13 December 2013

By Lucy Dunn

I recently picked up a very interesting book called “The Chao Imperative – How chance and disruption increase innovation, effectiveness and success” and again I am drawing parallels to work and the recent lessons from my two very different dogs.

Many of us believe that chaos is the enemy, in our organizations, our families or our personal lives, because it brings up emotions relating to change. It can also be uncomfortable because we may need to make decision without the comfort of habit and may indicate the direction we need to go is to change our beliefs and or at least our systems and processes. Therefore anything chaotic = trouble if we don’t take a moment to find a quiet place.

We have two dogs coming from the opposite of the spectrum in our family. The young one is a “wild thing” and the other is the” old and wise”. In a serendipitous event (which is one of the fundamentals creating chaos), I found myself becoming a foster mum of another young but calm dog, and once again I see a living example of the book I have most recently read!

Everyone is busy these days, not only is work demanding, but new technologies like smartphones, ipads, tablets or any mobile devices keep bombarding us with information or requests of all sorts. At year-end, perhaps it is constructive to make time (because it will never appear if we don’t decide to make time) to stop and be open to something really different. We all have brains but unlike our common view of our thinking being constant and consistent, our brains actually have multiple regions, each with vastly different functions and specialties. As we do the kind of work that happens in most offices, we are only using a tiny portion of our mind. Even what we think of a high level strategy only uses the cognitive regions of our brains, but what about all the rest?

When we stop allowing life to be so full, we allow a pause in our brain activity and give our brain cells time and space to renew, re-organize, and re-strategize for new opportunities and challenges. This is what the book called the “white space.” I am not talking about an action filled adventure vacation or intense family time, this is time for quiet reflection, something most of us feel uncomfortable doing.

The “Chao Imperative” authors’ (Ori Brafman and Judah Pollack) look into situations and though many examples in the book are related to academics and corporation, I see parallels in my life and how their theories can apply to any one working in a busy environment. Here are some of my take-a-ways from this rather avant-garde book: 

  • When an opportunity presents itself to learn something completely new, even though you may not feel comfortable take at least 5 quiet minuets to consider doing it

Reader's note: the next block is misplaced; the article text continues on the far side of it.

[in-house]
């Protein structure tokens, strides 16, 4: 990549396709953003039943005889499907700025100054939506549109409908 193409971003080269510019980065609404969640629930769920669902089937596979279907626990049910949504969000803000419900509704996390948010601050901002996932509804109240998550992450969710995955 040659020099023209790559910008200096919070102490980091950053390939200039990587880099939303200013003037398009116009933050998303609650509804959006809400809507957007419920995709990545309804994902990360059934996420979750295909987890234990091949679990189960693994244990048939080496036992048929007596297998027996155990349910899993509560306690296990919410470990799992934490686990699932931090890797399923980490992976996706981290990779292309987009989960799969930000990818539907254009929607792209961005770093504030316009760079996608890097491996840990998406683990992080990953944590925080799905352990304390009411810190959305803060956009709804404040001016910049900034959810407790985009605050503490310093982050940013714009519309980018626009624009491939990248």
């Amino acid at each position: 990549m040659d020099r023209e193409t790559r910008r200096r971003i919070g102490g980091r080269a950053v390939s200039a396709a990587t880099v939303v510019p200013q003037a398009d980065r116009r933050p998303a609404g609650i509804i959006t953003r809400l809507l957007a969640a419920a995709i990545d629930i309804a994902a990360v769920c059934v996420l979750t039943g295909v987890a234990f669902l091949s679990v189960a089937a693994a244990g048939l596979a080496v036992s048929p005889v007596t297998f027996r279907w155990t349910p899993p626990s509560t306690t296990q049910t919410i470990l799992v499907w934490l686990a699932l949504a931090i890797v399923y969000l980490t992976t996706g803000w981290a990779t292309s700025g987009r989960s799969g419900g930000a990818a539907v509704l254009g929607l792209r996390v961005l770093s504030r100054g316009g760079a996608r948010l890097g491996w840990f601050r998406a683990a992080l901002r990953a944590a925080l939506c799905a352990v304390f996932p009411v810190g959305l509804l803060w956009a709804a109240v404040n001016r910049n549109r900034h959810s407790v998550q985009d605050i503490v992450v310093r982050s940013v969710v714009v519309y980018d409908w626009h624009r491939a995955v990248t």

• Do something completely different, something that you are fearful of sometimes, be totally open to serendipity, and you will be surprised
  • Do something outside of the rule book. Don t follow the rules blindly. Ask yourself what would happen if you did this in a different manner? Always look for the possible good that could be brought to your organization if another way was considered.
  • Seek the console outside of your “unusual suspects” because they bring ideas and experience which you may overlook
  • Allow yourself to drift off sometime during the day, give the left and right side of the brain some down-time. Virtually important inventors practice this religiously

The authors conclude that in this fast-changing world, in order to survive, we have to accept chaos in to our lives, even invite it. Only then we will be more responsive, nimble and innovative.

Back to my three dogs, I unknowingly, invited “chaos” in the household through serendipity. Having three totally different dog personalities under one-roof was asking for trouble. They have different needs in terms of food, exercise, and mental stimulation. Yet, at the same time, they are forming a harmonious dynamics amongst themselves, maybe with or maybe not through my supervision. All of the sudden I see my “wild thing” learning to behave, and the “old and wise” more tolerating to the pandemonia, and the new dog exploring where he fits and what he can do or can’t do. Brining in a “change agent” has opened up some very interesting opportunities as we explore how we manage (the household), look at forming new teams (taking different dogs on walks two at a time) we are seeing many new potential opportunities (in this case for play).

Can you see my dog example offer some insight in your work, team, or company? I would love to hear your stores.

Happy holidays and wish you all a great 2014.


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